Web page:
Although a model may be able to predict probabilities, the distribution and behavior of the probabilities may not match the expected distribution of observed probabilities in the training data. This is especially common with complex nonlinear machine learning algorithms that do not directly make probabilistic predictions and instead use approximations.

The distribution of the probabilities can be adjusted to better match the expected distribution observed in the data. This adjustment is referred to as calibration, as in the calibration of the model or the calibration of the distribution of class probabilities.

A reliability diagram is a line plot of the relative frequency of what was observed (y-axis) versus the predicted probability frequency (x-axis).

Specifically, the predicted probabilities are divided up into a fixed number of buckets along the x-axis. The number of events (class=1) are then counted for each bin (e.g. the relative observed frequency). Finally, the counts are normalized. The results are then plotted as a line plot.

These plots are commonly referred to as ‘calibration‘ plots or curves as they summarize how well the forecast probabilities are calibrated. The better calibrated or more reliable a forecast, the closer the points will appear along the main diagonal from the bottom left to the top right of the plot.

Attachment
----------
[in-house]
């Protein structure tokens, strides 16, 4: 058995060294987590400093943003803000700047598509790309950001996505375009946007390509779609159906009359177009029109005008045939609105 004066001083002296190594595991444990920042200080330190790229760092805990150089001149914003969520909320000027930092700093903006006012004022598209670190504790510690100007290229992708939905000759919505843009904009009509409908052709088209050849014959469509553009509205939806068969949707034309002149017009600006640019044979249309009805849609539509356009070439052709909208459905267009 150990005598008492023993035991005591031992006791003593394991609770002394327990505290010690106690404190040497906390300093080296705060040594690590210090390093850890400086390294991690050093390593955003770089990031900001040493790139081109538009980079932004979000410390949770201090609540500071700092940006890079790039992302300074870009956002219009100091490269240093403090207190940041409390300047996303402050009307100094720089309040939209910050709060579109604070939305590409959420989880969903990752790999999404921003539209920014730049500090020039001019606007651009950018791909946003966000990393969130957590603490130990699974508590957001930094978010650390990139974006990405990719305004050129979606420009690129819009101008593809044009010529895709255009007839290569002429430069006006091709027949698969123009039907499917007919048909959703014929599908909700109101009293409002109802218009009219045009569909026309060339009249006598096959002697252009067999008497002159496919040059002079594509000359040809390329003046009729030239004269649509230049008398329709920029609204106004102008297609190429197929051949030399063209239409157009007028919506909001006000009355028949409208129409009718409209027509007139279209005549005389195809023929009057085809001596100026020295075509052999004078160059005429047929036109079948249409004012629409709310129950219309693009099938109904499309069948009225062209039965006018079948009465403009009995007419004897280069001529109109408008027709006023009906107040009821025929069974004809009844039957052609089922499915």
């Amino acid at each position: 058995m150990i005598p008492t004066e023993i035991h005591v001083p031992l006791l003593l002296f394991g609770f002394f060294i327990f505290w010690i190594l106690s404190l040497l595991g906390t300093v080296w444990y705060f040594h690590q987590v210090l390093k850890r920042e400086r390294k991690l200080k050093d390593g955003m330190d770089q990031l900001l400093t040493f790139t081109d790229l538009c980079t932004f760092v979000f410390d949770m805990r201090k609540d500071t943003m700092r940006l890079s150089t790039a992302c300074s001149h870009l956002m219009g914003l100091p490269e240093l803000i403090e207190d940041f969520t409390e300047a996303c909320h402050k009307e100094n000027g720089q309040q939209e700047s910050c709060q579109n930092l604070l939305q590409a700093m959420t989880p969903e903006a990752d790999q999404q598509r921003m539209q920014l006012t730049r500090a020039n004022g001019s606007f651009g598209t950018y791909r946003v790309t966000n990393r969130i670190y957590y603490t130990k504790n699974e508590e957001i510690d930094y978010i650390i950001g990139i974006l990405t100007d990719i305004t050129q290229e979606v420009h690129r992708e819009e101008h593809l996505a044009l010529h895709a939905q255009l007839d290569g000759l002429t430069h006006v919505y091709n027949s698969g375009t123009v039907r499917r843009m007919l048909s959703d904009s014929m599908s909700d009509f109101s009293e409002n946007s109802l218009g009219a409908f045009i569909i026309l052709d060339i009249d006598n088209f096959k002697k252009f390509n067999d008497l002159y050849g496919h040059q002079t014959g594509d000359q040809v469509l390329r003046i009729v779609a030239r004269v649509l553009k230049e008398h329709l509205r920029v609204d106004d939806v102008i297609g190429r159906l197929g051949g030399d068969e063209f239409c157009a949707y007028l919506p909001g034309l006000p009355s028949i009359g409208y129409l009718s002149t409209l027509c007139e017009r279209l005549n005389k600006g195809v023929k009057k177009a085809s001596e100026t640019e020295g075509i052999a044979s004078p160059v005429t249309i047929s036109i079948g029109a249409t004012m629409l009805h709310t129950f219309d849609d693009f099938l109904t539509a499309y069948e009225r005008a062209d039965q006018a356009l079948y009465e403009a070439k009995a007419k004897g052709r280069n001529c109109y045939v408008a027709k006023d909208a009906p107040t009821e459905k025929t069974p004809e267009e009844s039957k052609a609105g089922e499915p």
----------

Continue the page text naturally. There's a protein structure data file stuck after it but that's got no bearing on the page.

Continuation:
The position of the points or the curve relative to the diagonal can help to interpret the probabilities; for example:

**Below the diagonal:**The model has over-forecast; the probabilities are too large.**Above the diagonal:**The model has under-forecast; the probabilities are too small.

Probabilities are continuous, so we expect some deviation from the line, often shown as an S-shaped curve showing tendencies of over-forecasting low probabilities and under-forecasting high probabilities.

Some algorithms are fit in such a way that their predicted probabilities are already calibrated like a logistic regression model where the overall average predicted probability is equal to the average of the response.

Other algorithms do not directly produce predictions of probabilities, and instead a prediction of probabilities must be approximated. Some examples include neural networks, support vector machines, and decision trees.

Calibration of prediction probabilities is a rescaling operation that is applied after the predictions have been made by a predictive model. There are two popular approaches to calibrating probabilities; they are the Platt Scaling and Isotonic Regression.

Platt Scaling is simpler and is suitable for reliability diagrams with the S-shape. Isotonic Regression is more complex, requires a lot more data (otherwise it may overfit), but can support reliability diagrams with different shapes (is nonparametric).

Keep in mind better calibrated probabilities may or may not lead to better class-based or probability-based predictions. It really depends on the specific metric used to evaluate predictions. In fact, some empirical results suggest that the algorithms that can benefit the more from calibrating predicted probabilities include SVMs, bagged decision trees, and random forests.